Barely a year after it sent fighter jets to bombard parts of Somalia and backed an Ethiopian assault on the capital and elsewhere, Washington said it was pleased with progress in Somalia.
"We would strongly praise the degree of Kenyan cooperation on security issues, as well as this is very important on the overall political process in Somalia," Washington said in a statement.

Kenyan government officials were not immediately available to comment on the threat of more protests. But speaking on condition of anonymity to ISN Security Watch, a senior government official dismissed the allegations made by those who were deported as baseless.

"We are suspicious of allegations made by people deported from this country as undesirable elements," the official said, denying that the FBI had access to the prisoners in Kenya.
"But if they feel any law has been broken they are welcome to file an official complaint."
But the US envoy in Nairobi said Washington was committed to working with regional partners to oppose terrorism, and noted that "active and ongoing" US counter-terrorism efforts in the region were bearing fruit.

Rannerger said Washington's successful collaboration between governments of Kenya, Somalia and Ethiopia had "severely disrupted" terrorist activities in anarchic Somalia since operations began there early this year.

"The action that we have taken have severely disrupted the al-Qaida East Africa network [...]," Ranneberger told journalists in Nairobi.

"Terrorists can no longer feel safe thinking Somalia is a safe haven. Our actions have severely disrupted al-Qaida's East Africa network and those trying to regroup in the south [...] the TFG is working on that and I don't think they would be allowed to do so," Ranneberger said.

A basic human rights question

In the meantime, Kenyan Muslim leaders are up in arms about what they view as gross mistreatment of their followers by security agents in recent times.

According to Professor Abdulghafur El-Busaidy, the Chairman of the Supreme Council of Kenya Muslims, the renditions should not only be seen as an issue affecting Muslims, but as a blatant abuse of Kenyan citizens' basic human rights.

"What has been going on for the last few months is wrong, whether those shipped out of Kenya are Kenyan citizens or not," he told ISN Security Watch by telephone. "It is the duty of the country's courts to determine who is guilty of an offence like terrorism, and definitely not the duty of the Immigration Department or the police."

Lawyers and human rights groups argue that the covert transfers to Ethiopia violate international law.

"Each of these governments has played a shameful role in mistreating people fleeing a war zone," said a report released by Human Rights Watch recently.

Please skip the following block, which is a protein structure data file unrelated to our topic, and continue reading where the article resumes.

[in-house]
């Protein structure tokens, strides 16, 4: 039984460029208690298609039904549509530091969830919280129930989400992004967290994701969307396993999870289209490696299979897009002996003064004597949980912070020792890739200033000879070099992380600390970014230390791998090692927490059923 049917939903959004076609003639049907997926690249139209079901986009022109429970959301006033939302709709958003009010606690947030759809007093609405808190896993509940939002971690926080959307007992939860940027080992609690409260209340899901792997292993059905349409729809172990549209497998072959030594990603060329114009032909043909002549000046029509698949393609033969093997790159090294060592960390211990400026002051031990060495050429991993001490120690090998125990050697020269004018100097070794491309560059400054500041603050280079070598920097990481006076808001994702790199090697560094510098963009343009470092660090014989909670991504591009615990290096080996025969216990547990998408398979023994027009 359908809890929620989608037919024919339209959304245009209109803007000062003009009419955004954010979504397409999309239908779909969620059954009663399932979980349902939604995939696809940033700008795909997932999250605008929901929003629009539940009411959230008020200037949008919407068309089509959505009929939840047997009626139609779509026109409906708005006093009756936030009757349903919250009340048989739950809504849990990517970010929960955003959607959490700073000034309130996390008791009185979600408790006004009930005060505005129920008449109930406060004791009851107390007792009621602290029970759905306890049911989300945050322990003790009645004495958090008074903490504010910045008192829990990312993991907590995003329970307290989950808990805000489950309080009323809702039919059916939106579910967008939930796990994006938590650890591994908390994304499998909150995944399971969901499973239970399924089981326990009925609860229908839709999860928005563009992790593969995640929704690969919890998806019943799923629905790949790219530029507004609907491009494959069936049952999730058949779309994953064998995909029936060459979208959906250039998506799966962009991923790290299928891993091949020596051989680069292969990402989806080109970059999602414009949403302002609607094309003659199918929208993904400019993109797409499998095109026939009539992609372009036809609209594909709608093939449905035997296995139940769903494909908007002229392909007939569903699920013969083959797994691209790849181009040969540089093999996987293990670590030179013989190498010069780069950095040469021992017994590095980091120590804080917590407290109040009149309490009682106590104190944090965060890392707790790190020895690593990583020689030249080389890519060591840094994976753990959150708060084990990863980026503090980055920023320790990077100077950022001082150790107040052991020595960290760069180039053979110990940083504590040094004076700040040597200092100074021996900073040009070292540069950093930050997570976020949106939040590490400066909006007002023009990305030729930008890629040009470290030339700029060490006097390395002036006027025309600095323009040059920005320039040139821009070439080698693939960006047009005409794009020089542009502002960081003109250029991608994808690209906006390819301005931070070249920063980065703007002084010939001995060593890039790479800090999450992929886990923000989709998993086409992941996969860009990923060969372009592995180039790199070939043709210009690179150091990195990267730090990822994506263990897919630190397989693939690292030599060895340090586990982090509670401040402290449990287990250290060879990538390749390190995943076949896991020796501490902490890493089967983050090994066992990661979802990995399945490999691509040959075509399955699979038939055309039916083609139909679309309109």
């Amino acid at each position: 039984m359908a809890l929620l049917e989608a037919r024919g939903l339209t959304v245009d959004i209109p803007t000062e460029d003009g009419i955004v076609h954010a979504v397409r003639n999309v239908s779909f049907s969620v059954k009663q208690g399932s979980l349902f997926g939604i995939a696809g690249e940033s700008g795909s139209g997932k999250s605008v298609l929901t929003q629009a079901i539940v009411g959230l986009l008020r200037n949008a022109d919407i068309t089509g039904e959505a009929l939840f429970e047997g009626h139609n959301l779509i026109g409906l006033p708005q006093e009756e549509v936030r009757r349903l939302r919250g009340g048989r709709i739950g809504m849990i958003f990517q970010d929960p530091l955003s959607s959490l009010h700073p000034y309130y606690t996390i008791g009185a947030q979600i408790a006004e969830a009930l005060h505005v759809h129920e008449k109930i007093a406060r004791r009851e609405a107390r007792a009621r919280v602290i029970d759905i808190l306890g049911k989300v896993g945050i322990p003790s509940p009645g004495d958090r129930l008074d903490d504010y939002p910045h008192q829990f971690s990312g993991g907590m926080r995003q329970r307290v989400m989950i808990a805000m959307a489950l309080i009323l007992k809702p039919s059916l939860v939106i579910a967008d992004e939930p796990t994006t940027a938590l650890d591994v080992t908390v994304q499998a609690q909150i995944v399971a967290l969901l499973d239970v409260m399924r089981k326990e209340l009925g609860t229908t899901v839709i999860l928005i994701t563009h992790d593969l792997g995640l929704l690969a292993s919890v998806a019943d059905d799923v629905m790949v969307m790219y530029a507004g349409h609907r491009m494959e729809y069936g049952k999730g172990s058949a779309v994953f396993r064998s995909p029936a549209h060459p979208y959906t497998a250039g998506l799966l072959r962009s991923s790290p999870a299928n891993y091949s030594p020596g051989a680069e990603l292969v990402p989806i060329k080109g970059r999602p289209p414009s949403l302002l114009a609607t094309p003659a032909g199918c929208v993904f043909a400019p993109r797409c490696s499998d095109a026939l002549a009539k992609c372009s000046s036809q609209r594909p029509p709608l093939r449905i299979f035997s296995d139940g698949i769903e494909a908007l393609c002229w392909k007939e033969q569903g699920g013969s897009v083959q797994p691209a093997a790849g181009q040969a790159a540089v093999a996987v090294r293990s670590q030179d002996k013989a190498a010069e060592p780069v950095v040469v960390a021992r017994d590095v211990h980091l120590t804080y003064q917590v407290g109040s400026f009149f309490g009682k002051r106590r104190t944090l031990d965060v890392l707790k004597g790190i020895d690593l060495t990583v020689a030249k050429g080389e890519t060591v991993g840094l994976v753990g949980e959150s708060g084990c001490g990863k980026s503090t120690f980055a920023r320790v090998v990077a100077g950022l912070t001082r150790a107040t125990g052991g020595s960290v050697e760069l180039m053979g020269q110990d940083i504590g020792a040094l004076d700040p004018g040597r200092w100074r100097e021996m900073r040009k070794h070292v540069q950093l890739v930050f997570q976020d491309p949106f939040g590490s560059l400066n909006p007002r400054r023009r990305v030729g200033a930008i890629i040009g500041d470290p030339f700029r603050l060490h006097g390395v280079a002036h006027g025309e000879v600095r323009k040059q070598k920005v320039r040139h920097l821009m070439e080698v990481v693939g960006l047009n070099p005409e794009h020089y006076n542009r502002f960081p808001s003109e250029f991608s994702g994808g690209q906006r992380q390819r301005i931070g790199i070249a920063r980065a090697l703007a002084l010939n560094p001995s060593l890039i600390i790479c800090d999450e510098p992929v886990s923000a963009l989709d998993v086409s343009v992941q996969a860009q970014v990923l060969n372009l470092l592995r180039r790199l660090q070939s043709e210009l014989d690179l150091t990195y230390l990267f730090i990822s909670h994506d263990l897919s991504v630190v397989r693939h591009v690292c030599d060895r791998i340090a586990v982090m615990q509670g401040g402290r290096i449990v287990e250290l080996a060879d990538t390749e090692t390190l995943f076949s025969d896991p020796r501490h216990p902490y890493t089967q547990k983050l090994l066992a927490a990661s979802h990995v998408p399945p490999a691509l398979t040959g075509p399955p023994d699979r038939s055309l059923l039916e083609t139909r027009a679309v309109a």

"Kenya has secretly expelled people, the Ethiopians have caused dozens to disappear and US security agents have routinely interrogated people held incommunicado."

Source: ISN -

Ahmadinejad, at Columbia, Parries and Puzzles

He said that there were no homosexuals in Iran — not one — and that the Nazi slaughter of six million Jews should not be treated as fact, but theory, and therefore open to debate and more research.

Mahmoud Ahmadinejad, the president of Iran, aired those and other bewildering thoughts in a two-hour verbal contest at Columbia University yesterday, providing some ammunition to people who said there was no point in inviting him to speak. Yet his appearance also offered evidence of why he is widely admired in the developing world for his defiance toward Western, especially American, power.

In repeated clashes with his hosts, Mr. Ahmadinejad accused the United States of supporting terrorist groups, and characterized as hypocritical American and European efforts to rein in Iran’s nuclear ambitions.

“If you have created the fifth generation of atomic bombs and are testing them already, who are you to question other people who just want nuclear power,” Mr. Ahmadinejad said, adding, pointedly: “I think the politicians who are after atomic bombs, politically, they’re backwards. Retarded.”

His speech at Columbia, in advance of his planned speech today at the United Nations, produced a day of intense protests and counterprotests around the campus. It was a performance at once both defiant — he said Iran could not recognize Israel “because it is based on ethnic discrimination, occupation and usurpation and it consistently threatens its neighbors” — and conciliatory — he said he wanted to visit ground zero to “show my respect” for what he called “a tragic event.”